The next stage in the pipeline is the SW stage, where the SWA is used to study the alignments of the read in the CALs yielded by this stage, as in the HPG-Methyl software [7]. However, it must be noted that there is a crucial difference between the HPG-Methyl pipeline and the strategy described here (HPG-Methyl2): in the former case, only one iteration of the BWT was applied, and for those reads not mapped in that iteration the seeding stage generated new and short read seeds from scratch. As a result, the length of the unmapped segments between seeds to be studied using the SWA could be any number between the length of the seed and the length of the read. In the latter case (HPG-Methyl2), the BWT is iteratively applied before generating the CALs, in such a way that the correct CALs will probably contain more than two seeds, and therefore the length of the unmapped segments to be studied using the SWA will be much shorter. In this way, the computational cost of the pipeline remains closer to a linear cost than to quadratic cost with regard to the read length. Also, the existence of more seeds within each CAL helps to align more reads, while the probability of multiple alignments for each CAL decreases. Finally, the probability of generating CALs which cannot be aligned is greatly reduced.

Results and discussion

In this section, we present a comparative performance evaluation of the BWT implementation and deployment described in the previous section. We have denoted this implementation as HPG-Methyl2. For comparison purposes, we have also evaluated two additional tools: HPG-Methyl and Bismark. These tools were selected because they yielded the best performance at the time HPG-Methyl was evaluated [7]. We have measured the sensitivity and execution time yielded by the considered software tools when using synthetic as well as real datasets. The former datasets have been extracted from the reference genome (which in turn was downloaded from Ensemble.org (http://grch37.ensembl.org/Homo_sapiens/Info/Index)), while the latter ones have been obtained from the European Nucleotide Archive (http://www.ebi.ac.uk/ena/data/view/SRR309230 and SRR837425). All the datasets contain fixed read lengths, and we have considered datasets of different reads lengths, from 75 to 3200 nts. All the synthetic datasets contain four million reads. The performance evaluation has been carried out on the same computer platform used to evaluate the HPG-Methyl tool [7], a computer based on an Intel i7-3930K processor (http://ark.intel.com/products/63697) with 48 Gbytes of RAM. Nevertheless, the average use of memory shown by all the considered tools did not exceed 17 Gbytes of RAM. We have used the default parameter settings in the execution of the Bismark tool, other than the number of parallel execution threads. The Hpg-Methyl tools is the only tool where the optimum parameter settings are not automatically computed based on each read length, and therefore these parameters should be explicitely used in the command line according to the length of the reads in the dataset, as described in the README.TXT file (see the “Availability of data and materials” section). The HPG-Methyl2 tool automatically computes the optimum parameter settings for each read length, so it only needs the number of parallel threads to be used in the execution. An example execution command for each of the considered tools can be found in the “Additional file 1” (see the Additional file section).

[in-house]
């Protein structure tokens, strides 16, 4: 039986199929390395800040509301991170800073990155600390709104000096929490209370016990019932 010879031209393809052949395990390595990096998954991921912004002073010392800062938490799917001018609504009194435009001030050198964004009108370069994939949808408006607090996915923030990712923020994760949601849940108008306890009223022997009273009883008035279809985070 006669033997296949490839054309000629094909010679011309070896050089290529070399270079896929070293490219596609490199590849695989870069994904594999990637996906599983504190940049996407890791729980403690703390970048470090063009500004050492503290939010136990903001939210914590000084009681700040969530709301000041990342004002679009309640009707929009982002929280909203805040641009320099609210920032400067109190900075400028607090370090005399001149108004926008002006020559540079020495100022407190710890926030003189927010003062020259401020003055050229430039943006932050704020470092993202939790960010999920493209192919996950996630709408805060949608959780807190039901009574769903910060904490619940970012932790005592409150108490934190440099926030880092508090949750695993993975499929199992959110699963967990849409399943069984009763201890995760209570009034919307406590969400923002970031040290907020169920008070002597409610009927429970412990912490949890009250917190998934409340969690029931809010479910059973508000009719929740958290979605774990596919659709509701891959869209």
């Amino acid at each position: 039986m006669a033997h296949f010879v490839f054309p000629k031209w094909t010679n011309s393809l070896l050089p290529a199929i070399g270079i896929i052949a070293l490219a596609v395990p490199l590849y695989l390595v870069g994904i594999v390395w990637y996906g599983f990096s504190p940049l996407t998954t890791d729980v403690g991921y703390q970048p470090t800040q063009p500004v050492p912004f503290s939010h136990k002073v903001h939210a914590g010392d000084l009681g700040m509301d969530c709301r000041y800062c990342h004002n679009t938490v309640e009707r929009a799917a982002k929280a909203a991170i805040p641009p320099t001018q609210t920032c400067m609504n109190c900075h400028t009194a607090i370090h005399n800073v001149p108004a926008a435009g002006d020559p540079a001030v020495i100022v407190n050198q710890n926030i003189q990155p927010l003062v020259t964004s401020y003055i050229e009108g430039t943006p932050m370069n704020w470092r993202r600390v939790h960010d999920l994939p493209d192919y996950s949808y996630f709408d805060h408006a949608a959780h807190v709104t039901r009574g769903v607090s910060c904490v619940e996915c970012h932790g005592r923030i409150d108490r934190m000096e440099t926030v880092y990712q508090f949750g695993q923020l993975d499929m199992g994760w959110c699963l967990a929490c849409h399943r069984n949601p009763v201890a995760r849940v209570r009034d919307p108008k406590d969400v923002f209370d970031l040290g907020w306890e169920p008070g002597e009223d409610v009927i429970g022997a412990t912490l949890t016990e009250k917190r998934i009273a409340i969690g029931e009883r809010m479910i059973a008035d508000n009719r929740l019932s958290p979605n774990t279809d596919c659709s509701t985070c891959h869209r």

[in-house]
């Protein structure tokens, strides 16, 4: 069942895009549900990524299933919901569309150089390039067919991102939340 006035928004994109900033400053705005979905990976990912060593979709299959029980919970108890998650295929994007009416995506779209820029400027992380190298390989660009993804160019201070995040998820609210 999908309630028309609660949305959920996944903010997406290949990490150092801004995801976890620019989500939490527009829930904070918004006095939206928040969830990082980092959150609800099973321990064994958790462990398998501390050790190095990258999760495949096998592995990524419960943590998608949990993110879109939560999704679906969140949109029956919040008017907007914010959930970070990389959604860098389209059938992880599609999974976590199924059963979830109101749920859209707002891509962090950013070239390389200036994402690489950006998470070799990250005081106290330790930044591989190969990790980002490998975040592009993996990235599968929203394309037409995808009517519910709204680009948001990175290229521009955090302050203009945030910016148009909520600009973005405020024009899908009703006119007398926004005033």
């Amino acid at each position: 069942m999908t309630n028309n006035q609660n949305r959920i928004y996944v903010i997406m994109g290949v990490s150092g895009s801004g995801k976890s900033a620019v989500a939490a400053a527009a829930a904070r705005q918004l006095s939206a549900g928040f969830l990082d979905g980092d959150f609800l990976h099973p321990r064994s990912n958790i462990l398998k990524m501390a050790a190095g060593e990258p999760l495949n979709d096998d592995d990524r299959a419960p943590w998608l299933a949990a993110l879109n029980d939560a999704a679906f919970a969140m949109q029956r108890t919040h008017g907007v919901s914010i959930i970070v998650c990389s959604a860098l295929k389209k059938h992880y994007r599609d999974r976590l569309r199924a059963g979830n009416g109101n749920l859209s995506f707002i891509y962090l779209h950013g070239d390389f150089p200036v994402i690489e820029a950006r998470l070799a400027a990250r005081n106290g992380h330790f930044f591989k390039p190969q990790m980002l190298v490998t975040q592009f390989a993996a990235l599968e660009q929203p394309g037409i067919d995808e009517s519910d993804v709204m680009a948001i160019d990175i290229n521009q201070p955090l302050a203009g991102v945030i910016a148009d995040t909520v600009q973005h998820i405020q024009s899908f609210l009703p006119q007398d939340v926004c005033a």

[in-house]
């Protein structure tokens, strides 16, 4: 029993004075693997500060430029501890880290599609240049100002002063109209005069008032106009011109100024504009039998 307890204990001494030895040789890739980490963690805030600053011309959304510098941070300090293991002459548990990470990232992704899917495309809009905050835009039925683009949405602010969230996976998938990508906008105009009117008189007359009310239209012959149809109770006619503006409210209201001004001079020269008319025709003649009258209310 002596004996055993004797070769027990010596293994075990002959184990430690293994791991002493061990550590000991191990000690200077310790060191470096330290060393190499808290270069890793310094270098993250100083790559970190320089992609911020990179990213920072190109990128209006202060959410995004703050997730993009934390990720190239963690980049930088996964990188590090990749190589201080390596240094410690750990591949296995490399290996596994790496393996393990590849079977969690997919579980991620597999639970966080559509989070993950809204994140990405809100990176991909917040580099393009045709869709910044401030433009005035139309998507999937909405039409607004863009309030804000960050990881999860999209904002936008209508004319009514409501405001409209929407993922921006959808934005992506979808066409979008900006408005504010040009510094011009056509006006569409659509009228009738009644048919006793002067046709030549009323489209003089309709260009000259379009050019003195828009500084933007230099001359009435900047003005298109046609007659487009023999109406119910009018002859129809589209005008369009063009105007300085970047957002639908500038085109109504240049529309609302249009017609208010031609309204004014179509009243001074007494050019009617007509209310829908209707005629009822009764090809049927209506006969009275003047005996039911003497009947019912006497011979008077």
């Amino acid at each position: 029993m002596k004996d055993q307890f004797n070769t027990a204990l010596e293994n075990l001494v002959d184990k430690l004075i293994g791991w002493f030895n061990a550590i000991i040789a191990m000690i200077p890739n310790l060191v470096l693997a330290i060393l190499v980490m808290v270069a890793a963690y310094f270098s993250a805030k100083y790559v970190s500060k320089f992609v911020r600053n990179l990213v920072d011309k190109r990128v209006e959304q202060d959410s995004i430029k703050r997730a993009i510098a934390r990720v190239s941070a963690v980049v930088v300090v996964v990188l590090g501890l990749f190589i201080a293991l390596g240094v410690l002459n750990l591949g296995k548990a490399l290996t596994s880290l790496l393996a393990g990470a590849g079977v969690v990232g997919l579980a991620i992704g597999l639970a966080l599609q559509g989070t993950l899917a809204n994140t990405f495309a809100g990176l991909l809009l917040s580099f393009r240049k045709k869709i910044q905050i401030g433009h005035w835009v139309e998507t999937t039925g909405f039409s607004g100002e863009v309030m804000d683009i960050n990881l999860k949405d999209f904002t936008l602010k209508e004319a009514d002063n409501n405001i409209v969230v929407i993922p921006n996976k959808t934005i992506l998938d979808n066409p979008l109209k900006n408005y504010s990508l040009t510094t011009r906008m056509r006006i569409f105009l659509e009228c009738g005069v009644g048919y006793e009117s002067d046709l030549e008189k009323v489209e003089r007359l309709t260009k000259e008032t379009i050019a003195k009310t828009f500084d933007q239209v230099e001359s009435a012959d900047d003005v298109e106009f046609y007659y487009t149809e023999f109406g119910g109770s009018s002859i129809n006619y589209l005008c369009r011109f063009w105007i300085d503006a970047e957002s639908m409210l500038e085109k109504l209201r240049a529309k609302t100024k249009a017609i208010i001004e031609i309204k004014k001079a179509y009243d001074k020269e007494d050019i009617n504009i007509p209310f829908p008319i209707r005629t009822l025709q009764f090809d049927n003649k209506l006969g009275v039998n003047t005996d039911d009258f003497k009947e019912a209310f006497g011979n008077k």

Table 1 shows the sensitivity yielded by the considered tools for synthetic datasets with a mutation rate of 1%. In this table, the columns labeled “R” shows the percentage of reads correctly aligned, and the columns labeled “W” shows the percentage of reads wrongly aligned. The aggregated value of both columns represents the ratio of reads aligned by each software tool. All the software tools have been configured to use the maximum number of threads (one per CPU core). The “–” value means that the executions had not finished after three days (72 h, 4320 min), and they were aborted. This table shows that HPG-Methyl2 yields the greatest sensitivity, although the differences with regard to the other software tools remain constant (about 2-3% in most cases). These results show that HPG-Methyl2 is an efficient tool (in terms of sensitivity) for datasets of any read length even if the mutation rate is high.
Table 1

Sensitivities yielded for a synthetic dataset with a mutation rate of 1%

Length

HPG-Methyl2

HPG-Methyl

Bismark

(nt)

R

W